The main danger you face when canning is potential food poisoning. The most common cause of this is Botulism. This occurs when a bacteria is found in most foods is packaged in a low oxygen environment. The bacteria releases spores that emit a dangerous toxin. Proper canning procedures can eliminate this risk.
I Can Get Food Poisoning from Canned Foods?
While food poisoning can stem from many things, most often it is from bacteria such as Salmonella, E Coli and in the case of canning Botulinum.
Most people are familiar with Salmonella and E Coli. They are aware that you need clean food preparation surfaces and proper cooking techniques in order to combat these two dangerous bacteria.
However, many people do not consider vegetables to be at risk for these two bacteria as they are more commonly associated with meats. It is often considered enough to simply rinse off a vegetable and enjoy it raw.
However, there is another far more common bacteria that is often present in both soil and untreated water. That is Clostridium Botulinum or just Botulinum.
While this particular bacteria is normally non harmful. Given certain conditions, Botulinum can begin releasing spores that create a dangerous toxin which if consumed can lead to Botulism, a potentially fatal illness.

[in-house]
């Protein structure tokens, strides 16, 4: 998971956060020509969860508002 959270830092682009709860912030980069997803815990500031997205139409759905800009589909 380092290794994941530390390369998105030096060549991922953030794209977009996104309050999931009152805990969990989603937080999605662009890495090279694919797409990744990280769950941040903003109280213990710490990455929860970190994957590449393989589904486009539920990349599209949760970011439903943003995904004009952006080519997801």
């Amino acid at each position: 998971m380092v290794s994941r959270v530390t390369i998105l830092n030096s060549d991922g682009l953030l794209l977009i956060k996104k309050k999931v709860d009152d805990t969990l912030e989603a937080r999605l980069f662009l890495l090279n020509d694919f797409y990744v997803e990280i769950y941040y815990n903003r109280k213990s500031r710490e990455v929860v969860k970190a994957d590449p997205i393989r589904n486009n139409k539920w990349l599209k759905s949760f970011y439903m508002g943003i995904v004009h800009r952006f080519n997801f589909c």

Canning Was Safe for the Pioneers, Why Not Now?
Canning is still a very safe way to store your food. However, some things have changed since the pioneering days.
First while medical knowledge has improved, in many cases natural resistances have decreased slightly. But that is a different discussion.
The main change we are discussing is the way food has changed. In today’s society there are so many more varieties of foods than available during the pioneer days.
Take for instance tomatoes. While there may have been several varieties available to the average person in the early 1900s, there are estimated to be more than 10,000 tomato cultivars in today’s society. Nearly any of which can be simply ordered off of the internet with the click of a button.
This change in types of food has some effect on how you need to process your canning recipes.
Acid content has changed as well as numerous other characteristics. Recipes need to be adapted to safely meet these changes as well. However, many people don’t have the equipment to scientifically test these new recipes.
How Do I Know a Canning Recipe Is Safe?
You can find many safe recipes online. Resources such as the:
Feature safe recipes on their sites. The recipes we post here on survival and pepper are usually produced using these same procedures.
While you should be following the guidelines within these recipes such as ph level, temperatures and cooking times it is possible to adjust the spices to meet your tastes.
Conclusion to the Danger of Unsafe Canning
While I did not go into depth on the details related to botulism, it is sufficient to understand the danger of unsafe canning procedures. If you want to know more details on Botulism check out this detailed explanation by the CDC.
Following known and tested recipes is the safest way to ensure your foods are processed in a safe manner. Keep in mind that along with unsafe procedures damage to jars such as rusted rings can also pose a danger.
However, with care and proper technique you can enjoy canned foods all year long with little to no risk from these dangerous bacteria.
If you found this article interesting or are thinking about getting involved in canning yourself then check out our guide on the canning equipment you should have.